Though Tom continues hunting for telltale stretches of DNA that provide clues to Ensatina‘s evolutionary history, he is most intrigued by a question about Ensatina‘s evolutionary future: Why doesn’t Ensatina‘s ring join up fully? In the 1960s, one of Robert Stebbins’ graduate students, Charles W. Brown, discovered a few locations in Southern California where the muted western form (eschscholtzii) and the blotchy eastern form (klauberi) live together and actually do interbreed, producing blurrily blotched hybrids.5 It was this observation that piqued Tom’s interest. Why do the two forms interbreed in some places and not others, and — since they do sometimes interbreed — what’s keeping the two forms distinct? Why don’t these two subspecies blend into one another, as the forms around the rest of the ring do?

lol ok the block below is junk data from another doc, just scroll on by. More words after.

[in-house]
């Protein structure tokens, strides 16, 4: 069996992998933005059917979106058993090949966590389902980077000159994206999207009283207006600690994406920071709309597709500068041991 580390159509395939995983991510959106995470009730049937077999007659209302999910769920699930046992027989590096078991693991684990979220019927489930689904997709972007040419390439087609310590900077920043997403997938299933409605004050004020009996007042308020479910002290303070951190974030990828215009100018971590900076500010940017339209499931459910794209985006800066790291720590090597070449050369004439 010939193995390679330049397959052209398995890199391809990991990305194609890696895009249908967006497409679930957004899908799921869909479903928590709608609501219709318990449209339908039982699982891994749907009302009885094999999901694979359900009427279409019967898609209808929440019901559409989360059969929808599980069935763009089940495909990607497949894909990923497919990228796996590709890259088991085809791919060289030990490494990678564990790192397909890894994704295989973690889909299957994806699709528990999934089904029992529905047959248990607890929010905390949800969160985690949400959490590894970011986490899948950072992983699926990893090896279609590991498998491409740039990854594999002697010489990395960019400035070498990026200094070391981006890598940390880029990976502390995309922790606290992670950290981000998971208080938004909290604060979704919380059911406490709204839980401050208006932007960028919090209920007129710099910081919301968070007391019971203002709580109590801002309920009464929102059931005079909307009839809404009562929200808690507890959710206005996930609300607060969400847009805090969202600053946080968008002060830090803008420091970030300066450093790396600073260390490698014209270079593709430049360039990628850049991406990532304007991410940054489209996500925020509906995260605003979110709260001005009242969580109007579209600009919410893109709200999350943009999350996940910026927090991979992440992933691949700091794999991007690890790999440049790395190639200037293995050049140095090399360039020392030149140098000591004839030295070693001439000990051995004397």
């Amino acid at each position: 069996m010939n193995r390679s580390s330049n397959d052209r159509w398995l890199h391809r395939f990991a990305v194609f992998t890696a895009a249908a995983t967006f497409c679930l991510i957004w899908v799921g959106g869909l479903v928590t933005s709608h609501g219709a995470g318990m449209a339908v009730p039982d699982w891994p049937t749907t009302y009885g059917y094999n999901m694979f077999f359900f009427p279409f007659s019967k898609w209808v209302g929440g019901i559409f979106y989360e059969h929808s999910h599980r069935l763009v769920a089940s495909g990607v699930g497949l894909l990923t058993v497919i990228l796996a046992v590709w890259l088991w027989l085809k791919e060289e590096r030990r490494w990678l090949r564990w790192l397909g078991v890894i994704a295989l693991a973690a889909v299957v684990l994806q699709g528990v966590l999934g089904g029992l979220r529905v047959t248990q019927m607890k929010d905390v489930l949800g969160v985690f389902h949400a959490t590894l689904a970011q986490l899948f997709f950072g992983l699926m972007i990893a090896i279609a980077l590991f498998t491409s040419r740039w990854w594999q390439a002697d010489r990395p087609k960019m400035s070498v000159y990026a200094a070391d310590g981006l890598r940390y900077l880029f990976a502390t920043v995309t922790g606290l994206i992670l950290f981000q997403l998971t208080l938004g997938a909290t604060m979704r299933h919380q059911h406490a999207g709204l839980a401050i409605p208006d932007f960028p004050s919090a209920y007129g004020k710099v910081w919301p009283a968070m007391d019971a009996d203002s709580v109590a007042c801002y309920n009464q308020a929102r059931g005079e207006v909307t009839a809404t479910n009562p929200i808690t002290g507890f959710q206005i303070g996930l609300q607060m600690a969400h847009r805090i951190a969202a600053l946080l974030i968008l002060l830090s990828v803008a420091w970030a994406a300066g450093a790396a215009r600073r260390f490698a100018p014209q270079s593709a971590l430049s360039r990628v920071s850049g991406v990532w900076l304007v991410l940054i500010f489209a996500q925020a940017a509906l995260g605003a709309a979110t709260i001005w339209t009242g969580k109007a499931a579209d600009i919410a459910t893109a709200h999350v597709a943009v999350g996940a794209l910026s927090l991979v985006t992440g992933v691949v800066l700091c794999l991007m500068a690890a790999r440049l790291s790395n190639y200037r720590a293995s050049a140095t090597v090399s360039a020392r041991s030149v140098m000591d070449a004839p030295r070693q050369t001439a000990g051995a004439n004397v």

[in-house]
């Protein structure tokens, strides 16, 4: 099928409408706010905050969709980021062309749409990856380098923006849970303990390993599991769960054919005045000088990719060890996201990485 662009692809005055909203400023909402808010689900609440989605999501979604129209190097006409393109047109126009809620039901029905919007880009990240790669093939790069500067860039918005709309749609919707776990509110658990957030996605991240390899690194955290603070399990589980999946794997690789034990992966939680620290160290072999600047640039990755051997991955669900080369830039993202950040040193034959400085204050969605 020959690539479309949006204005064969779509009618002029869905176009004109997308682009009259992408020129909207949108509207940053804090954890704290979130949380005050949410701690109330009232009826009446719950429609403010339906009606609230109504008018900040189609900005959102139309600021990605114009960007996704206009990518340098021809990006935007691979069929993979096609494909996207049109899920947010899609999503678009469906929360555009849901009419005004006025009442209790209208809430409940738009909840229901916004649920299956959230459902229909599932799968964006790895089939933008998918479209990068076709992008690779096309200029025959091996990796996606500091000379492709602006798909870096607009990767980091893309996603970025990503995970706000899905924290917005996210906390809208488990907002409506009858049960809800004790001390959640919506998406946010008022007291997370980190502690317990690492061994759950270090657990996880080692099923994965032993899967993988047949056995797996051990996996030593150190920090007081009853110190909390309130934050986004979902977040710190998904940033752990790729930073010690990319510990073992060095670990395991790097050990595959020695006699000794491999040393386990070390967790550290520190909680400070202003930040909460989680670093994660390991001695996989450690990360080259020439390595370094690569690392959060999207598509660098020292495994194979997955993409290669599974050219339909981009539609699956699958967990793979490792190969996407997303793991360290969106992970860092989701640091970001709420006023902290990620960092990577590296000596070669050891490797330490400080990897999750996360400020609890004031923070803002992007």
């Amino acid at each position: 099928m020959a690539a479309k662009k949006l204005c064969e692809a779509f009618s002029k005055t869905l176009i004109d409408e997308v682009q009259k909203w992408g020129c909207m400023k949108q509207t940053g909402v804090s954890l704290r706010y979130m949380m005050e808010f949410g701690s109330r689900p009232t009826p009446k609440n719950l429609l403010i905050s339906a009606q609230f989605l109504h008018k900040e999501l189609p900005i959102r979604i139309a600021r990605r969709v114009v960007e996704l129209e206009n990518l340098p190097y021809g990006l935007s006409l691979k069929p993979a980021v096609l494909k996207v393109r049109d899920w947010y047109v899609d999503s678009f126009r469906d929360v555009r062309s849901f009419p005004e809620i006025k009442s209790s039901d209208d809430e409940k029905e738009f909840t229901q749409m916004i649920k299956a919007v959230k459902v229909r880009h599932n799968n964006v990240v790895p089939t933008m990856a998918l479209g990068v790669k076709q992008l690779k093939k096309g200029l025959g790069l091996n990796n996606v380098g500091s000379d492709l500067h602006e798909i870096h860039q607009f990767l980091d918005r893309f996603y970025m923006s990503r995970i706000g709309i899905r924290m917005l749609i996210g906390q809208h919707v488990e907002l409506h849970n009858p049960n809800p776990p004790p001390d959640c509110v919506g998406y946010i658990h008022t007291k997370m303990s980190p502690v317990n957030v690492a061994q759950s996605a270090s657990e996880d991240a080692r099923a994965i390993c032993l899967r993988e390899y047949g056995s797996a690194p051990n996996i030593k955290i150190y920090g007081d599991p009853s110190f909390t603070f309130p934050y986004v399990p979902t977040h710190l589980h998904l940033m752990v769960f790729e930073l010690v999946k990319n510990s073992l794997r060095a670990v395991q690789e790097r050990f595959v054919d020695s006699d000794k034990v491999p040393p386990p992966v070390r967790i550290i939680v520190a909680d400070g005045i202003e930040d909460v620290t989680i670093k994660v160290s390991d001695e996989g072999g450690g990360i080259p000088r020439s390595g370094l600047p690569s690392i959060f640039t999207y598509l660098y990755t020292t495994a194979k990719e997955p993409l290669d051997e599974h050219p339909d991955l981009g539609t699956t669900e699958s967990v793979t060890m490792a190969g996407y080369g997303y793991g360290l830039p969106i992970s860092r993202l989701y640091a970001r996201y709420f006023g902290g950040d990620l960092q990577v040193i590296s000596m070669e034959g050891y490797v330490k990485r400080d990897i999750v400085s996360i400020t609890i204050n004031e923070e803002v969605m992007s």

Tom considered many possible hypotheses for why eschscholtzii and klauberi don’t interbreed more than they do:
- Perhaps they rarely recognize each other as potential mates. Many animals use particular clues to help them determine who would make an appropriate mate. Those clues may come in the form of a smell (e.g., a pheromone), a physical trait (e.g., a color pattern), or a behavior (e.g., a particular mating call or dance). Maybe eschscholtzii and klauberi have evolved such that they are attracted to different cues and so now avoid each other in the salamander singles scene.
- Perhaps they are reproductively incompatible. The two subspecies might have no qualms about mating with one another but rarely produce healthy offspring because of basic biological differences that have evolved as the two lineages moved south.
- Perhaps they rarely mate because they rarely meet. For example, the two might prefer different habitats or have such different lifestyles that they rarely even run into one another — let alone get together and mate.
And of course, some combination of these factors might come into play — but to figure out which, Tom would need to collect some evidence…
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5 Brown, C.W., and R.C. Stebbins. 1964. Evidence for hybridization between the blotched and unblotched subspecies of the salamander Ensatina eschscholtzi. Evolution 18:706-707.